5. Anonymous said...

    Anonymous @July 05,2007 5:15:00 AM,

    Really? Are you even aware that most of the victims of corruption are exactly the poor? Madhu Kishwar mentions that in Delhi, even that unfortunate fellow citizen who depends on scavenging for a livelihood [which itself is a disgrace 60 years after independence] has to pay a bribe for the "privilege" of going through the garbage dump. The logic being that the dump "belongs" to the municipal worker who is supposed to clean it and anyone who wants to go through it and take material away has to pay a charge for it! If you travel second-class by train in India, one of the heart-rending sights is to see small children come periodically to clean the compartment and ask for money. It is even more painful when you realise that the people who are actually supposed to do this job have "sub-contracted" it to the small children - for a fee, of course. Jean Dreze, among others, have documented how the owners of "ration shops" take food grains meant for those "below poverty line" to sell them on the open market at a higher price.

    You might want to check out Madhu's articles in Manushi on how street vendors and rickshaw pullers are harassed right in our national capital:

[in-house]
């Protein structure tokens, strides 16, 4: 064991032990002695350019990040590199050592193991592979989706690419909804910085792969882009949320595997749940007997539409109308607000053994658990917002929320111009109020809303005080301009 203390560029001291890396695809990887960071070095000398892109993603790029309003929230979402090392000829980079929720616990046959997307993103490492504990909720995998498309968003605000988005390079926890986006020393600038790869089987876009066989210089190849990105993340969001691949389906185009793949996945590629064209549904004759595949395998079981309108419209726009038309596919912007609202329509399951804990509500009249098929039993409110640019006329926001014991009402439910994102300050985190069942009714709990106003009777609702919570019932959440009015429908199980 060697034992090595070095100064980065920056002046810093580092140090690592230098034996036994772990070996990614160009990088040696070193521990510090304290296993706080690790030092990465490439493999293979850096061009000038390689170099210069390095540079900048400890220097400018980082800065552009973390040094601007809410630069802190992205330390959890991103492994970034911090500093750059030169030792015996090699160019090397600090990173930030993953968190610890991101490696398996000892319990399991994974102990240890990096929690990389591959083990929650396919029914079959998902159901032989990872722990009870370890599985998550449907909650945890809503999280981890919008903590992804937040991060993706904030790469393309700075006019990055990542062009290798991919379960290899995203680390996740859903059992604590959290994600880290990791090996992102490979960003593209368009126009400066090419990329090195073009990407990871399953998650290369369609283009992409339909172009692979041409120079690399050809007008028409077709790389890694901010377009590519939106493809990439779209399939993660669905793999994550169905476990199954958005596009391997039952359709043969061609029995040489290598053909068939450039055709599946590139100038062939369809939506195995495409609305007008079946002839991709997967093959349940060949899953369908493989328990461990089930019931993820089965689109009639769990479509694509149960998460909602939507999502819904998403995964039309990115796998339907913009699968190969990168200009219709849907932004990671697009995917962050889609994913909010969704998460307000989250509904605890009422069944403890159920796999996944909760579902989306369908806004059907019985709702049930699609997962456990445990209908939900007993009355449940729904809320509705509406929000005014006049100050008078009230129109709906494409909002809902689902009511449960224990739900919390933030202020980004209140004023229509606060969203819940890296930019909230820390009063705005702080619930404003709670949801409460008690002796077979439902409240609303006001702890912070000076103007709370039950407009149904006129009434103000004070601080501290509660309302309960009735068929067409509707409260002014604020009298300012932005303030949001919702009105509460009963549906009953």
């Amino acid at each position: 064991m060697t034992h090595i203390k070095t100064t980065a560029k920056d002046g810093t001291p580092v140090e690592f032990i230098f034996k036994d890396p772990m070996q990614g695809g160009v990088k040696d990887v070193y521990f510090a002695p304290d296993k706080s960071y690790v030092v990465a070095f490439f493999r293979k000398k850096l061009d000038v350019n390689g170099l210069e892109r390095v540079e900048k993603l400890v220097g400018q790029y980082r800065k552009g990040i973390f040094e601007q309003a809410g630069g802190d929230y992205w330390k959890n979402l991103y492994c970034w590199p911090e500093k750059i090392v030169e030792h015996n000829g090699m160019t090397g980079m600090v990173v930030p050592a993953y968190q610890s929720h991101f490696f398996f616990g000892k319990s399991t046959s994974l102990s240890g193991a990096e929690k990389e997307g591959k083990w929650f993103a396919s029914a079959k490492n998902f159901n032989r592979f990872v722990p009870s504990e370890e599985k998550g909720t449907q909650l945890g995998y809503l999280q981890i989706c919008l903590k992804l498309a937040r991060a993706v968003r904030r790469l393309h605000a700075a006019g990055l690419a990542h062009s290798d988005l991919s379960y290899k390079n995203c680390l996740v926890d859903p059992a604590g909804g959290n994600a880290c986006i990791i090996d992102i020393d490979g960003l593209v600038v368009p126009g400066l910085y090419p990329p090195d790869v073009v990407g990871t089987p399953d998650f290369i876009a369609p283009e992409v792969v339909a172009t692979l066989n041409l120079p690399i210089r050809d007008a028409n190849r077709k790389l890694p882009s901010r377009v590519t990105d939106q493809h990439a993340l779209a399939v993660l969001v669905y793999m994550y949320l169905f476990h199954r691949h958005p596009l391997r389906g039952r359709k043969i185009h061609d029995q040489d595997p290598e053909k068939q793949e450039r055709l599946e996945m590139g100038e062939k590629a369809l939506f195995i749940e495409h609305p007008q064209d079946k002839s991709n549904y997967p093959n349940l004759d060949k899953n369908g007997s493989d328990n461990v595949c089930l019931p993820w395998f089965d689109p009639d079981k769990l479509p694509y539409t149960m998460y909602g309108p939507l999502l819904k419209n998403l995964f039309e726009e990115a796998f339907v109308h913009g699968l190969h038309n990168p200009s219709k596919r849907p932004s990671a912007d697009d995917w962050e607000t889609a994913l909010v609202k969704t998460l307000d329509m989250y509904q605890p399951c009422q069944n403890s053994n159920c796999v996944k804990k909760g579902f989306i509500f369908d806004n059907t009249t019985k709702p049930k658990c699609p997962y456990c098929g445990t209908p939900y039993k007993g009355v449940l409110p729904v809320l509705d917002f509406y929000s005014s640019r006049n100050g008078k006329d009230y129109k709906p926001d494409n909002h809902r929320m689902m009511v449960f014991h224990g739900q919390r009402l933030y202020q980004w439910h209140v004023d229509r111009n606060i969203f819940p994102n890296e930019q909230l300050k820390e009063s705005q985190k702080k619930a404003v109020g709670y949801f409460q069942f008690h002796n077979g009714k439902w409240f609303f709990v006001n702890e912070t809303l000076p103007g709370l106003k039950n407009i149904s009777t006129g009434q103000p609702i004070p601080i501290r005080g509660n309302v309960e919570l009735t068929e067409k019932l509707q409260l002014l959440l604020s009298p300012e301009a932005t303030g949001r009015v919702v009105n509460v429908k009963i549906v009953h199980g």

You may have a point that the current middle class campaign against corruption is not particularly motivated by concern for the poor. But don't ever think that the poor don't face the rough end of the corruption stick- if anything, they have the worst of it but even more pathetically, their travails rarely get reported. Your post which seems to imply that corruption is a problem only for the middle and upper classes is a perfect example of - if I may say so - middle class ignorance.


  6. Anonymous said...

    From Madhu Kishwar's article "Naukri as Property: Causes and Cures for Corruption in Government"

    "We are all familiar with the sight of men, women and children from poor families picking through garbage outside private houses and on the streets as well as from municipal garb age dumps. According to reliable estimates two thirds of the city's garbage is collected, sorted and sold to scrap dealers by hard working poor people who are actually doing at their own cost and using their own labour to do the work that Corporation employees and officials receive regular salaries for doing. However, very few of us know that the Corporation employees are not content at letting these people be even though they do much of their work for them for free. They actually collect a fee from these garbage pickers in return for letting them take away the city's refuse at their own cost. The logic is simple: garbage pickers are eking out a living from collecting and recycling garbage; Corporation officials treat whatever is in the garbage as their own property as soon as it yields a return, though they shirk garbage handling as it is a burdensome and sickening task. Therefore, they demand a regular commission from the garbage pickers, much in the same way that a person leasing out property expects rent."

    The article is available - I think it worth reading - the indiatogether.com website: